Almost 40 pc of non-branded ayurvedic medicine samples tested over past five years by research centre of KEM hospital in Mumbai contained steroids and toxic metals such as arsenic, lead and mercury, finds activist.
As soon as Manjiri Kulkarni (name changed) got the information that a Mumbai-based vaidyashala had a cure for cancer, she wasted no time in taking her ailing sister to the ayurvedic doctor there. The doctor demanded Rs 75,000 for a self-made ayurvedic churna for her sister, who was in the last stage of uterine cancer. Her family bought it and observed that the patient was feeling better. But after some days the medicine stopped showing positive effects, and the family realised it had been cheated.
This is not just a one-off case. An RTI query filed by chemical consultant and activist Dr A R Shenoy in July has revealed that of the 244 ayurvedic samples that were analysed for steroids in the last five years by the Ayurvedic Research Centre (ARC) of KEM hospital in Mumbai, 96 tested positive. Dr Shenoy had got a tip-off that many ayurvedic medicines made and prescribed by so-called vaidya- shalas consisted of steroids and toxic metals such as arsenic, lead and mercury, which can damage kidneys and pancreas.
Cure or curse? Ayurveda practitioners providing adulterated medicines in the form of bhasma or churna is reportedly rampant in city. Representation Pic/Thinkstock
"Ayurveda is considered as a last resort when other types of medicine stop affecting the body. But ayurvedic medicines which use steroids and other content (lead, mercury and arsenic) beyond permissible limits could lead to nervousness, chest pain and even coma," said Dr Shenoy.
Dr Kalyan Gangwal, a physician, said incidents of registered doctors providing adulterated ayurvedic medicines in the form of bhasma and churna were rampant even in the city. "They buy steroids called Prednisolone in bulk from the market and mix it with the original form of ayurvedic medicine. They then sell the product, claiming it is a self-made product. Patients may initially feel better but after some time, they adversely affect the body and can damage the kidneys and pancreas."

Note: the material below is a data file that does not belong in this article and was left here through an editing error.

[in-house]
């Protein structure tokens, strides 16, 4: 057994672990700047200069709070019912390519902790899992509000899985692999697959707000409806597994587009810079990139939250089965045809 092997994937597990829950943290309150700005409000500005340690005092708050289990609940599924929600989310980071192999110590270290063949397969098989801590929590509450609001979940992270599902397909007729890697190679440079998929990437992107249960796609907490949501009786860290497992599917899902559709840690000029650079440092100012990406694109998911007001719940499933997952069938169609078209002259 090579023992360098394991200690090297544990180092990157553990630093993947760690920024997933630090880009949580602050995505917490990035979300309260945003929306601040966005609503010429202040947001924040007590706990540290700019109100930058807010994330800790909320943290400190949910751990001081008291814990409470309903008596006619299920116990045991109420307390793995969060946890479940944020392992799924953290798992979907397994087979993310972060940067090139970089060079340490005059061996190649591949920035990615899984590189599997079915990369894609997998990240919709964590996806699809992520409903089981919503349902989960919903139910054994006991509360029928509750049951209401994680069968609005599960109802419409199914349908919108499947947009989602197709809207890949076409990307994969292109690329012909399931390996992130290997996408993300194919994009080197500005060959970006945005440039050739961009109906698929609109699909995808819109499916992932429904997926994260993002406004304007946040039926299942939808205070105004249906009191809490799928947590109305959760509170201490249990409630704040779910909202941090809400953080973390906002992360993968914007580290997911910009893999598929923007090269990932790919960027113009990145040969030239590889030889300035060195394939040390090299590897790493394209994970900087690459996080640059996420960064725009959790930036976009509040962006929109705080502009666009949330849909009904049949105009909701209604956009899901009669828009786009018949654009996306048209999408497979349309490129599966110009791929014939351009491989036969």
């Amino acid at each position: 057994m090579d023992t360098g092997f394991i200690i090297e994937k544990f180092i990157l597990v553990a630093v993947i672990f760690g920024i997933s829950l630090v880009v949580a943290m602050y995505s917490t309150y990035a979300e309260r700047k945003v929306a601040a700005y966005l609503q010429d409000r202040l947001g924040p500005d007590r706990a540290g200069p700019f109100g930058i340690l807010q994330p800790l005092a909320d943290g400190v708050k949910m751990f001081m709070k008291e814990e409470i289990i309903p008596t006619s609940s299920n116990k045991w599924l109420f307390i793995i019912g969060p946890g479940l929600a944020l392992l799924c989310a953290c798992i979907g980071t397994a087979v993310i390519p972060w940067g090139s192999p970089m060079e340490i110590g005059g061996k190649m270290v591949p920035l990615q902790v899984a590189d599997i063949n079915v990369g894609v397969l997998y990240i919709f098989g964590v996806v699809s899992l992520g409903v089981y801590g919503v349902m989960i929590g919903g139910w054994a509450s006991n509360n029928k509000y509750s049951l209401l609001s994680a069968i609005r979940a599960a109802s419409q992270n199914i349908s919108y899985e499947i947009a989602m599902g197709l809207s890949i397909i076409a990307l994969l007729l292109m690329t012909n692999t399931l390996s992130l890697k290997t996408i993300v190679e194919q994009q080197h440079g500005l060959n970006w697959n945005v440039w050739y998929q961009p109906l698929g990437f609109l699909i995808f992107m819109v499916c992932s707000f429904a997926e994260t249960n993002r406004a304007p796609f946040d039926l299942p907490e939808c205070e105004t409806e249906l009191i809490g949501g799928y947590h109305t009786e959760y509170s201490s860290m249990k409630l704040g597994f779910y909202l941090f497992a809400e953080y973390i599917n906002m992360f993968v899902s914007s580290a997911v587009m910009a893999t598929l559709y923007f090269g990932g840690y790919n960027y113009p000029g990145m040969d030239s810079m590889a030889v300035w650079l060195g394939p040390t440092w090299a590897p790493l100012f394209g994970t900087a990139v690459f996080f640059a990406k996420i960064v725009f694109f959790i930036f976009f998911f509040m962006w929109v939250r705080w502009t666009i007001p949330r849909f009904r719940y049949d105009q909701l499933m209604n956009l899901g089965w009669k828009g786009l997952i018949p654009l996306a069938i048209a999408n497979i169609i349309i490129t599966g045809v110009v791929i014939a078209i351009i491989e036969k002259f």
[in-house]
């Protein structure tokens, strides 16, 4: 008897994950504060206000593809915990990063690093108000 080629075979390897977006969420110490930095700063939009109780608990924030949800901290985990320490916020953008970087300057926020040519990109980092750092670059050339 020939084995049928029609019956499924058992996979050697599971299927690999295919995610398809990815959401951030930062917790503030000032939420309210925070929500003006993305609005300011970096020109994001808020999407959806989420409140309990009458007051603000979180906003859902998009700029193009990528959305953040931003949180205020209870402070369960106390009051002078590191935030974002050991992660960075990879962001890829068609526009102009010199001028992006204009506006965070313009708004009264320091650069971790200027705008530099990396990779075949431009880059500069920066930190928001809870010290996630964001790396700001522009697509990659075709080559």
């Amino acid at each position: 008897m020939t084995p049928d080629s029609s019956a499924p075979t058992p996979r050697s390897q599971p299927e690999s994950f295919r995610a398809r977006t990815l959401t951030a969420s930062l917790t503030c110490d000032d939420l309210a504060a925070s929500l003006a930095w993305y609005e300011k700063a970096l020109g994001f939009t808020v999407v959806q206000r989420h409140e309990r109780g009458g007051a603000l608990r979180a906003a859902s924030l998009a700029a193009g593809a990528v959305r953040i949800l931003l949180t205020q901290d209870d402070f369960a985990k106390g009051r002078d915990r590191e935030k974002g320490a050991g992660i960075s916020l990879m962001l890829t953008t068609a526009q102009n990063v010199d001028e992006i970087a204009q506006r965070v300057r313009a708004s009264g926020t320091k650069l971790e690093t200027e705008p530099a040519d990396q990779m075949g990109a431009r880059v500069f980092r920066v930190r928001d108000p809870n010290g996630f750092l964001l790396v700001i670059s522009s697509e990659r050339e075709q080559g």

Dr Gangwal said many patients had come to him complaining of sudden weight gain and swollen bones. "After receiving complaints we get to know they had taken adulterated medicines. Such medicines are generally given for arthritis and bronchial asthma. But not many come forward with complaints and so the malpractice spreads," said Gangwal.
Dr Neelam Rege, head of ARC, KEM hospital, said it was wrong to surmise that all medicines found to be adulterated with steroids and other poisonous elements were ayurvedic. "Patients who approach us for diagnosis are unwilling to admit they consulted a vaidya who prescribed them self-made medicines. It's not always necessary these medicines are ayurvedic and the RTI activist who got this information should not spread the wrong message among people that every ayurvedic medicine has been adulterated."
Findings of tests conducted over 5 years > Number of ayurvedic samples analysed for steroids: 244 > No of samples that tested positive for steroids: 96 (39.34%) > Of these 96 samples, 18 contained more than one steroid > The following steroids were detected: Betamethasone, Dexamethasone, Hydrocortisone and Prednisolone. > Number of ayurvedic samples analysed for above permissible limits (ABPL) heavy metal (Pb, Hg, As) contamination: 80 > Samples of heavy metals that was tested for ABPL: 42 (55%). Of these 42, two contained all the three heavy toxic metals